We would then substitute this into the constraints of eq 4-2 and solve the resulting

^

problem linearly in the *d*j values. However, we would still have a significant task in

the solution of the system of equations. For this reason we will abandon the

possibility of achieving a solution by this approach.

We have an infeasible solution from the unconstrained problem. For each of the

consumers whose absolute pressure distribution of Figure 8 exceeds the constraints,

we need to reduce the piping pressure losses by increasing pipe diameters enough

to allow for constraint satisfaction. Since the system constraints all deal with

pressure levels in the network, we need to find a strategy to resolve these constraint

violations. Let's attempt to find a solution by starting with our optimal independent

design and identifying methods to move from this design to one that satisfies all the

constraints. We will attempt to conduct this process of modifying the solution so that

it satisfies the constraints in a manner that will keep us as close as possible to the true

globally optimal design. We have the distinct advantage of knowing that our opti-

mal independent design will form an absolute lower bound on system cost. At any

point we can compare the cost of our feasible design to the cost of the optimal inde-

pendent design and determine if further attempts at improvement are warranted.

Examining Figure 8, we see that to bring excessive pressure differences within the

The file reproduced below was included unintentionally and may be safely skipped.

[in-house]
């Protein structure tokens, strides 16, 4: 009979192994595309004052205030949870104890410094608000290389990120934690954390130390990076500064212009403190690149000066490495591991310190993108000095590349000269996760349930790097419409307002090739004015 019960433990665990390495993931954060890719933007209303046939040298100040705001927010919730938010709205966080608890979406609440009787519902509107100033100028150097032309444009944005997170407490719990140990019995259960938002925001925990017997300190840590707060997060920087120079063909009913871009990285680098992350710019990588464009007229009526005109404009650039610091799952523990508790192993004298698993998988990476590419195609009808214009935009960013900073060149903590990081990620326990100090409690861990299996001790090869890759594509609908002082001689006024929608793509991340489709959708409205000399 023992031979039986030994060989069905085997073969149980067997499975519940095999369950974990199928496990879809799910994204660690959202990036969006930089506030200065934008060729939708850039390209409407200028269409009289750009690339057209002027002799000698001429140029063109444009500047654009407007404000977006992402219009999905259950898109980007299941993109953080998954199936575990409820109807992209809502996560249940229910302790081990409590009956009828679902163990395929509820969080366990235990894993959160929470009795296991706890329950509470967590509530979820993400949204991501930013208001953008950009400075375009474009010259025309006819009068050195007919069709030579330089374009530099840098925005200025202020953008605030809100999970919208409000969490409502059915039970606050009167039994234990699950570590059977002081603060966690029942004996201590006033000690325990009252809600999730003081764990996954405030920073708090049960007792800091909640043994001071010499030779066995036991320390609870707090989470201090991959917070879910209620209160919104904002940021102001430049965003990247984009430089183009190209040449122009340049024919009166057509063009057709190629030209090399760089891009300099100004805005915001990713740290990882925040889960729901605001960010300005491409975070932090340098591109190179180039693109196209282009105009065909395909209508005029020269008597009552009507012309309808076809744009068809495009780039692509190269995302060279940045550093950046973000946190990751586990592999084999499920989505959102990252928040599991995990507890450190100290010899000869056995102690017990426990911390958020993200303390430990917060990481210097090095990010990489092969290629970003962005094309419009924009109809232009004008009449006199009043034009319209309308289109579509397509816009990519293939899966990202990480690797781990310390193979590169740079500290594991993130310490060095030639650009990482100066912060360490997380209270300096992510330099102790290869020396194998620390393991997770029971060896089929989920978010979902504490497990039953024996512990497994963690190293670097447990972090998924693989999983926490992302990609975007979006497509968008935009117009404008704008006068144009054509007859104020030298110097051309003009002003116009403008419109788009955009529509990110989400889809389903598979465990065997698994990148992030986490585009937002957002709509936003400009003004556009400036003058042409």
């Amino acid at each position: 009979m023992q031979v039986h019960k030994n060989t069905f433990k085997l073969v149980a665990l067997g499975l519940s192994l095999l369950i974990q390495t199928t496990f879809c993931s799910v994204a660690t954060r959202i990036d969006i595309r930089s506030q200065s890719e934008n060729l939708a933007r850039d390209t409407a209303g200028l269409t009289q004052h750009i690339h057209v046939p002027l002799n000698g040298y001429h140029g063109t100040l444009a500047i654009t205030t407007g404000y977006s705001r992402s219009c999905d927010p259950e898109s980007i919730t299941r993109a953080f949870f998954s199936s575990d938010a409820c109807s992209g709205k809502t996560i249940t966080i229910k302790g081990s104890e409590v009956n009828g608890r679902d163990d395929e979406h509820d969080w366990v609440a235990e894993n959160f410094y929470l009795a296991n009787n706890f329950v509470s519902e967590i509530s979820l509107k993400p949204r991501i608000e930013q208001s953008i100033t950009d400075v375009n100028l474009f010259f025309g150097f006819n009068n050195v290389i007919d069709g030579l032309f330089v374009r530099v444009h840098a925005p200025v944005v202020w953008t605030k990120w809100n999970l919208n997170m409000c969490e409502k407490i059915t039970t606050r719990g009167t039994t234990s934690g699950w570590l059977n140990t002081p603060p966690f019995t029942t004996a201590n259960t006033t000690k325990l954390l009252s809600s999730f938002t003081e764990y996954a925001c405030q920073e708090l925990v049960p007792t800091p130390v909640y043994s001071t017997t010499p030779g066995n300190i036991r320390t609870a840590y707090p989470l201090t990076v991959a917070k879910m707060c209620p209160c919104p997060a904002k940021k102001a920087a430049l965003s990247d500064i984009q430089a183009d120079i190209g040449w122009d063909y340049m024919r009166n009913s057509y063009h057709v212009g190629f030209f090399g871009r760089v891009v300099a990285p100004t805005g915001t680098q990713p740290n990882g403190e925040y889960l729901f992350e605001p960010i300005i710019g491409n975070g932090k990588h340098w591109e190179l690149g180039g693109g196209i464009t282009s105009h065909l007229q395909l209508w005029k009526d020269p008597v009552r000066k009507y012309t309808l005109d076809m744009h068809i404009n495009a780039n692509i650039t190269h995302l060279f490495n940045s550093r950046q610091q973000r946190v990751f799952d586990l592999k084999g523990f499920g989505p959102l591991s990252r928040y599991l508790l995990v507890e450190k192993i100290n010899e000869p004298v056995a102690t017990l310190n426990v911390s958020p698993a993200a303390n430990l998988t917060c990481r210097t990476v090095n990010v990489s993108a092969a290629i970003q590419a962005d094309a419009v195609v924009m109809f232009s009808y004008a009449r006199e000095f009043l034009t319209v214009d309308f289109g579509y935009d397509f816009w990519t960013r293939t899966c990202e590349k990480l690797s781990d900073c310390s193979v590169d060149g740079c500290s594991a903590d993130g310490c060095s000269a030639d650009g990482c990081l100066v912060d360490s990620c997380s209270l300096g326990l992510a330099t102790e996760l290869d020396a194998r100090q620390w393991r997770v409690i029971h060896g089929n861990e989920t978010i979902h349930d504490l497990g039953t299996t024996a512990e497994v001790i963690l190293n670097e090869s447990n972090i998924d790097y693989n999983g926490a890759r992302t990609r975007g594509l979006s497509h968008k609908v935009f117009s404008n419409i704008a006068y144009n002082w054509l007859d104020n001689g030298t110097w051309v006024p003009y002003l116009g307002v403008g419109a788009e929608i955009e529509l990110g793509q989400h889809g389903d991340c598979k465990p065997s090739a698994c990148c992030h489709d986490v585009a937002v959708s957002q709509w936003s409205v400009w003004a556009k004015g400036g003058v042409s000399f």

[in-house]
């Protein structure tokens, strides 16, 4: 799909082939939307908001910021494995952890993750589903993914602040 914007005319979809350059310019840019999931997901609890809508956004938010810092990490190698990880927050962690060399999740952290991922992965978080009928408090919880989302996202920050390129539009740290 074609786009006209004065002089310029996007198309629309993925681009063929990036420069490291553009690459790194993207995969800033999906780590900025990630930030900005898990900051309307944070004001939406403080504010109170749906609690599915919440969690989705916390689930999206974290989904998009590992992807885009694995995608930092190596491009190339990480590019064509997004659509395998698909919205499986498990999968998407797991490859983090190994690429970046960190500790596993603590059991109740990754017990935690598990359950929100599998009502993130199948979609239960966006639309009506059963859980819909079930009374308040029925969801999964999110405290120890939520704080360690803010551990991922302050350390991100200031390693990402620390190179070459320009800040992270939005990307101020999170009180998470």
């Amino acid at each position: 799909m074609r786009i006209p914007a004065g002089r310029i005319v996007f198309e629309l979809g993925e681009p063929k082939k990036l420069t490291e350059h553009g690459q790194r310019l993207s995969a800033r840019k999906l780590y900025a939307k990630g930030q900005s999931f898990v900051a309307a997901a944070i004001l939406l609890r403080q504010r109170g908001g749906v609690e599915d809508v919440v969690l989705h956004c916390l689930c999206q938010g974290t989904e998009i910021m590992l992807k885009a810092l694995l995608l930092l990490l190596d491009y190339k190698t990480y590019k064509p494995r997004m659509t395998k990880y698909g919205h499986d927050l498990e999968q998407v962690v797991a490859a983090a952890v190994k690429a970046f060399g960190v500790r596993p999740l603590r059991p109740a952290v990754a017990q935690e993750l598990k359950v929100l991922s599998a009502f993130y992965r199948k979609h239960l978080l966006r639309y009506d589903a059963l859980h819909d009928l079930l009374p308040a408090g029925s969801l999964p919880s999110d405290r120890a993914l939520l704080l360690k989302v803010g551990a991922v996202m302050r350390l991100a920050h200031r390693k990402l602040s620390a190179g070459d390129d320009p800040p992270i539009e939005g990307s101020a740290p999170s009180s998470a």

bounds of the constraints, we will need to reduce the slope of the pressure vs.

distance lines. The slope of these lines is the pressure loss per unit length of pipe.

Equations 5-8 and 5-9 tell us that if we are to reduce the slope we must do so by

increasing the pipe size. We would like to identify a method of determining which

pipe sizes to increase and by how much to satisfy constraints with minimum cost

increase.

At first it might seem that the best procedure would be to start by increasing pipe

sizes at the consumer's end of the system, where the sizes are smallest and the pipes

tend to be shorter. In the smaller pipe sizes, the incremental increases in diameters

are in general less than for the larger pipe sizes. Thus, we could make smaller moves

away from the lower bounding cost. Starting at the consumer appears to be the most

logical way to proceed if the critical consumer is the only consumer who has

exceeded the absolute pressure constraint. In the more general case, however, more

than one consumer will have violated the absolute pressure constraints; thus, we

will examine that case first.

If more than one consumer has violated the absolute pressure constraints, we

could achieve constraint satisfaction by increasing pipe sizes that serve each

consumer individually until all the constraints are satisfied. Alternately, we could

increase pipe diameters in pipes that serve all of the consumers with violated

constraints. Because the pipe sizes are discontinuous (discrete) and the incremental

differences between adjacent diameters are nonuniform, it's not possible for us to

predict a priori which diameters would be the best candidates for increasing. Thus,

we need to identify a method that will guide our search for a feasible and acceptable

solution expediently. In deciding when to stop our search, we always have the

benefit of knowing our lower bounding cost.

If we refer back to Figure 8, we see that satisfaction of the absolute pressure

constraints relies on keeping the pressure in the supply and return lines within the

bounds prescribed by the maximum absolute pressure constraint and the two

minimum absolute pressure constraints. We can adjust pressures at the plant to

achieve a state that satisfies all the constraints, as long as the maximum pressure

difference within the system does not exceed the absolute pressure constraints

discussed above. Since the critical consumer previously identified will be the

consumer who requires the largest pressure differential within the system, we will

examine this consumer's requirements first and attempt to resolve the constraint

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